September 2017 has been a pretty big month for Yu-Gi-Oh! TCG. Currently, we’re in what is known as a “power vacuum” meta. All the top decks have been recently hit by the banlist and so the top decks of the format have yet to be determined. Everyone is vying for what they believe is going to be the next best deck and prices fluctuate quite a bit. There’s always a deck that creeps by each banlist nearly untouched. It does fairly well competitively and is budget to boot. Along with the fact that it recently won Worlds this is a deck that is on the back of everyone’s minds. You probably knew that this was going to be an article at some point. Might as well bite the bullet now. Let’s talk about Chain Burn.
Burn Decks as a whole have the focus on bringing down the opponent’s life points from 8000 to 0 almost solely by effect damage (as opposed to standard battle damage). It’s called Burn due to FIRE monsters mainly having had these burn effects attributed to them. It’s rare to burn all 8000 life points down in a single turn due to consistency. (If it were fairly easy this would lead to FTK decks every day). Since this is rare occasion, a lot of Burn decks have a natural element of stalling throughout the game to burn over time. Since the cards played in burn are “one-shots” (do not have a field presence and all cards have a rather immediate effect) there must be an element of Drawing to refill the Burn player with resources. There are many different types of Burn decks but the one with the most notability (and recently topped Dragon Duel Worlds) is the Chain Burn variant.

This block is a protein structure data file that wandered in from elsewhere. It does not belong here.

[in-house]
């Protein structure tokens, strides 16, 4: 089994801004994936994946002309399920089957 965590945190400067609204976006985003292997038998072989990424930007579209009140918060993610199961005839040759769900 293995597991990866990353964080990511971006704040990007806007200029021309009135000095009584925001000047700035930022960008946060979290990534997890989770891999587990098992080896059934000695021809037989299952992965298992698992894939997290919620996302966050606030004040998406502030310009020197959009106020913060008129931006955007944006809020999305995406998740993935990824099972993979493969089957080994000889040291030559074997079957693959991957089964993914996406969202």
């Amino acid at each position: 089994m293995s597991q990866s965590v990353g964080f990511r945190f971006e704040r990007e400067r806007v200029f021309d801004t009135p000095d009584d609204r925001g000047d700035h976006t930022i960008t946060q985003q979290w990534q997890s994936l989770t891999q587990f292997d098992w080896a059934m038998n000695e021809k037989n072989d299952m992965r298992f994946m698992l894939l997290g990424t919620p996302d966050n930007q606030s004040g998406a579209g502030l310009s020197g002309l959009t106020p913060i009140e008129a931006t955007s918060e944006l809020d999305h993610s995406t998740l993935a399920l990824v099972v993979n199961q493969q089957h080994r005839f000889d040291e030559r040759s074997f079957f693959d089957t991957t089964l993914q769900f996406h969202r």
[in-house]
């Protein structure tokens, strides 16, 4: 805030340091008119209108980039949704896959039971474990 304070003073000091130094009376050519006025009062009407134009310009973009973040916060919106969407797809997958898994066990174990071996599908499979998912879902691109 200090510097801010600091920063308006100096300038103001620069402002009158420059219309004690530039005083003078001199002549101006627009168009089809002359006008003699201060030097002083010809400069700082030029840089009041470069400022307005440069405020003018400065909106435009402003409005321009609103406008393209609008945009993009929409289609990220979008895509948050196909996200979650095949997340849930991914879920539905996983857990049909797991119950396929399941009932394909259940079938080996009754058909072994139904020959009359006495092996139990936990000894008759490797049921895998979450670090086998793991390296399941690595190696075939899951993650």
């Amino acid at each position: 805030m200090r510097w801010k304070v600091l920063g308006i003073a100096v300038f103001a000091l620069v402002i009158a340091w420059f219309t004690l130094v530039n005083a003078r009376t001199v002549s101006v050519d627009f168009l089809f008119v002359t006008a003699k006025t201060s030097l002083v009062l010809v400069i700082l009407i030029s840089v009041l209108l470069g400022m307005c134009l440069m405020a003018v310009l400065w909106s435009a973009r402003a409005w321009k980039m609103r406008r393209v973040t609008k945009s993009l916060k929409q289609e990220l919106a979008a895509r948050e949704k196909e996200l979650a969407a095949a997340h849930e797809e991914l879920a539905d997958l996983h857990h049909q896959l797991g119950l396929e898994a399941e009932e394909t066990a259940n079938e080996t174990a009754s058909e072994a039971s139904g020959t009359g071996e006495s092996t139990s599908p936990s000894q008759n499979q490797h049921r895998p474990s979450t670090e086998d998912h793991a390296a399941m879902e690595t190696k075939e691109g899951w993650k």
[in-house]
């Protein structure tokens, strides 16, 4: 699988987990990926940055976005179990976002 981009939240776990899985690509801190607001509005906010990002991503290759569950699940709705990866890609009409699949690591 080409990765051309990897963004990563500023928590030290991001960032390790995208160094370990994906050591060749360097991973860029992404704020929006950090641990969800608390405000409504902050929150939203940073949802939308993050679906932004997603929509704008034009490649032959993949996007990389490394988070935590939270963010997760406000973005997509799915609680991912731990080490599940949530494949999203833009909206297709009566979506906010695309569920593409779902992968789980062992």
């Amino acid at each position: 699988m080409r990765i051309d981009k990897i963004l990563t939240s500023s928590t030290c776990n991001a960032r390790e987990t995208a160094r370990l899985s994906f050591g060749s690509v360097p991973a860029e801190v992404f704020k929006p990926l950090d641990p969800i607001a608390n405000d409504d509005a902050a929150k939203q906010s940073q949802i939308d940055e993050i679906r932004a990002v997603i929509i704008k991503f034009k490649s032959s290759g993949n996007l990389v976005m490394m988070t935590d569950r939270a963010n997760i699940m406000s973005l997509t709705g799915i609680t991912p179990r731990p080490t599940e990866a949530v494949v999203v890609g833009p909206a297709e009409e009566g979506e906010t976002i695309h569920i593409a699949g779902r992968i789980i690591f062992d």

Chain Burn is the variant of Burn that is arguably the best mix of consistency and speed. Other types of burn require key cards which the deck revolves around (like Nurse Burn). This means going second it is hard to set up properly since your opponent will already have a board set up. Some have an intricate set-up and will have to slowly grind away the other player. Others aim to burn within a single turn as a “First Turn Kill” but as a result, they are prone to bricking quite a bit. We’ll be going over the 3 main components of the deck: Burn, Draw, Stall.
Table of Contents
The Burn Component of deck normally utilizes waiting until the opportune moment of chaining all of your cards for burst damage and having your opponent take damage depending on the appropriate hazards. Waiting for a large board is the ideal moment to strike. Especially when they are just about to go into their Extra Deck for any sort of negation (Dealing damage as the materials are on the field).